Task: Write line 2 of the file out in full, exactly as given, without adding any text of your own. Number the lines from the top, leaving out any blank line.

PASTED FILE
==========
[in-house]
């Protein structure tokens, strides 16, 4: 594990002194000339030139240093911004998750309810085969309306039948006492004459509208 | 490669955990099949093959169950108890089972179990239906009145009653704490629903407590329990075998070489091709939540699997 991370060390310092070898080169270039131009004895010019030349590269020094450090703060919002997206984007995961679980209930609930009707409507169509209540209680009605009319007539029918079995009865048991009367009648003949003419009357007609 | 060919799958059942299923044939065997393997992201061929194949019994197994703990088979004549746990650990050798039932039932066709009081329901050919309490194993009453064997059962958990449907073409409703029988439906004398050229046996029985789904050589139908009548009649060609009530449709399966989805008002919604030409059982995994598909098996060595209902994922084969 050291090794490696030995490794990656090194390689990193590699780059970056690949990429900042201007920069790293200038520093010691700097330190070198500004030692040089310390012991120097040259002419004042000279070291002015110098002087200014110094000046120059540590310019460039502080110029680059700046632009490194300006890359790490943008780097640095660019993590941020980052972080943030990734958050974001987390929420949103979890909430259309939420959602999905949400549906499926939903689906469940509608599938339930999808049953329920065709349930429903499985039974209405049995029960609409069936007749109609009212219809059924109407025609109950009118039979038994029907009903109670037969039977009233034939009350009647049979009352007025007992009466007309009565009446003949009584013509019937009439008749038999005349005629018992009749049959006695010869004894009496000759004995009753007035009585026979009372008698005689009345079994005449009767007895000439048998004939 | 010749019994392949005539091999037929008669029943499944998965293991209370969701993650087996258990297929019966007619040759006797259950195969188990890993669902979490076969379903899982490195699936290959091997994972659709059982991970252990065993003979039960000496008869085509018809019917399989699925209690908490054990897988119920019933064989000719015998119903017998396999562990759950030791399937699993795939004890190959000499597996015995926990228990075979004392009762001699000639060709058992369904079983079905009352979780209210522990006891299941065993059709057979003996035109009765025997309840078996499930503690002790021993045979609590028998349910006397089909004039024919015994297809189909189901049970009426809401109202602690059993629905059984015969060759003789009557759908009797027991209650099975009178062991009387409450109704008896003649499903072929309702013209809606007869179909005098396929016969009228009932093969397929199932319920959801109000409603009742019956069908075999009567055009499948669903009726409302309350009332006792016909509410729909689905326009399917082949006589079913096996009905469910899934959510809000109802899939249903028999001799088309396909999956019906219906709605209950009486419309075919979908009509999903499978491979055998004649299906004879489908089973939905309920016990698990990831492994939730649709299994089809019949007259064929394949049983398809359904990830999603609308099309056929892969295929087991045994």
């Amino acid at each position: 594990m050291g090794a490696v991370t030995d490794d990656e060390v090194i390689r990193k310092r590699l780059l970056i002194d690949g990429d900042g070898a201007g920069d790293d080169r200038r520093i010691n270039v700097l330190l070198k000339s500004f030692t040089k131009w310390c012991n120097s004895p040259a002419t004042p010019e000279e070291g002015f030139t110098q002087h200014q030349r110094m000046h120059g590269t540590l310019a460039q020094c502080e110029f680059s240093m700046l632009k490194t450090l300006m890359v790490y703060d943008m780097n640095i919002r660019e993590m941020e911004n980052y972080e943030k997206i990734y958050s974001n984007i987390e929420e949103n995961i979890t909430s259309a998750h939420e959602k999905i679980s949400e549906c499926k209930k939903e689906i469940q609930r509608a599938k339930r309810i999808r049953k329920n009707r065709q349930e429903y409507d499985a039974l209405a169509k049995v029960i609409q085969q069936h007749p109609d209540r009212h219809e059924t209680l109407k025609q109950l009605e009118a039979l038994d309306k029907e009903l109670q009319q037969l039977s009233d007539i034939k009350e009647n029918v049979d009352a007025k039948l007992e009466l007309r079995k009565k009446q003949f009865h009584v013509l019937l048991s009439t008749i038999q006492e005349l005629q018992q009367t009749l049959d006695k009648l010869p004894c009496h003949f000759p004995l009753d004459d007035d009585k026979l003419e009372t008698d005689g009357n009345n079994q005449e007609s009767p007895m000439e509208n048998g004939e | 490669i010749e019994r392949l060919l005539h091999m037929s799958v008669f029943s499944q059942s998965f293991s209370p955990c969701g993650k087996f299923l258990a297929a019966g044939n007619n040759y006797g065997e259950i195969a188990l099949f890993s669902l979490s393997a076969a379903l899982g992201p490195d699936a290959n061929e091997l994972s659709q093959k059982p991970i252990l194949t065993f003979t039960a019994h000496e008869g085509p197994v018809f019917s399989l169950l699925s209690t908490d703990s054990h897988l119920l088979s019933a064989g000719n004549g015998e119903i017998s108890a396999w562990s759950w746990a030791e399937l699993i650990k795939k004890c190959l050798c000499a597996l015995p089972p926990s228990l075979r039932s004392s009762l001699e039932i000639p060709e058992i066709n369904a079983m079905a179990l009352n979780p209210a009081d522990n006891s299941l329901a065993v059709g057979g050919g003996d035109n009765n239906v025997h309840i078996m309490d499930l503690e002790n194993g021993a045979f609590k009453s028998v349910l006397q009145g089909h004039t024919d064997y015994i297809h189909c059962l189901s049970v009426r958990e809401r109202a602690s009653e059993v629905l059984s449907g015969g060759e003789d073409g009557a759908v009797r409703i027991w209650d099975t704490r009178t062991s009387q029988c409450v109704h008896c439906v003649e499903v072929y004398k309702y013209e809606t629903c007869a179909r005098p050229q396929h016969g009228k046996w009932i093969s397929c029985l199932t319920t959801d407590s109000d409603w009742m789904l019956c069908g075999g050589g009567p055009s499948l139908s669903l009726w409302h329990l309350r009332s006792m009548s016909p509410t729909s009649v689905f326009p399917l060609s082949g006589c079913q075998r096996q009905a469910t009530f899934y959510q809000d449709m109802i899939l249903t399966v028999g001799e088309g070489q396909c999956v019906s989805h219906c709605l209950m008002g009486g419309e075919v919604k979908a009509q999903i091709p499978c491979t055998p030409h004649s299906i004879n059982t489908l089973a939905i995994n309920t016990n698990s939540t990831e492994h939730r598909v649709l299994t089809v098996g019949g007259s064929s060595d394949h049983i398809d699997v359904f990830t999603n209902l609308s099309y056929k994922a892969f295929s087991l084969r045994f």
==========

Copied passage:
């Protein structure tokens, strides 16, 4: 594990002194000339030139240093911004998750309810085969309306039948006492004459509208 | 490669955990099949093959169950108890089972179990239906009145009653704490629903407590329990075998070489091709939540699997 991370060390310092070898080169270039131009004895010019030349590269020094450090703060919002997206984007995961679980209930609930009707409507169509209540209680009605009319007539029918079995009865048991009367009648003949003419009357007609 | 060919799958059942299923044939065997393997992201061929194949019994197994703990088979004549746990650990050798039932039932066709009081329901050919309490194993009453064997059962958990449907073409409703029988439906004398050229046996029985789904050589139908009548009649060609009530449709399966989805008002919604030409059982995994598909098996060595209902994922084969 050291090794490696030995490794990656090194390689990193590699780059970056690949990429900042201007920069790293200038520093010691700097330190070198500004030692040089310390012991120097040259002419004042000279070291002015110098002087200014110094000046120059540590310019460039502080110029680059700046632009490194300006890359790490943008780097640095660019993590941020980052972080943030990734958050974001987390929420949103979890909430259309939420959602999905949400549906499926939903689906469940509608599938339930999808049953329920065709349930429903499985039974209405049995029960609409069936007749109609009212219809059924109407025609109950009118039979038994029907009903109670037969039977009233034939009350009647049979009352007025007992009466007309009565009446003949009584013509019937009439008749038999005349005629018992009749049959006695010869004894009496000759004995009753007035009585026979009372008698005689009345079994005449009767007895000439048998004939 | 010749019994392949005539091999037929008669029943499944998965293991209370969701993650087996258990297929019966007619040759006797259950195969188990890993669902979490076969379903899982490195699936290959091997994972659709059982991970252990065993003979039960000496008869085509018809019917399989699925209690908490054990897988119920019933064989000719015998119903017998396999562990759950030791399937699993795939004890190959000499597996015995926990228990075979004392009762001699000639060709058992369904079983079905009352979780209210522990006891299941065993059709057979003996035109009765025997309840078996499930503690002790021993045979609590028998349910006397089909004039024919015994297809189909189901049970009426809401109202602690059993629905059984015969060759003789009557759908009797027991209650099975009178062991009387409450109704008896003649499903072929309702013209809606007869179909005098396929016969009228009932093969397929199932319920959801109000409603009742019956069908075999009567055009499948669903009726409302309350009332006792016909509410729909689905326009399917082949006589079913096996009905469910899934959510809000109802899939249903028999001799088309396909999956019906219906709605209950009486419309075919979908009509999903499978491979055998004649299906004879489908089973939905309920016990698990990831492994939730649709299994089809019949007259064929394949049983398809359904990830999603609308099309056929892969295929087991045994």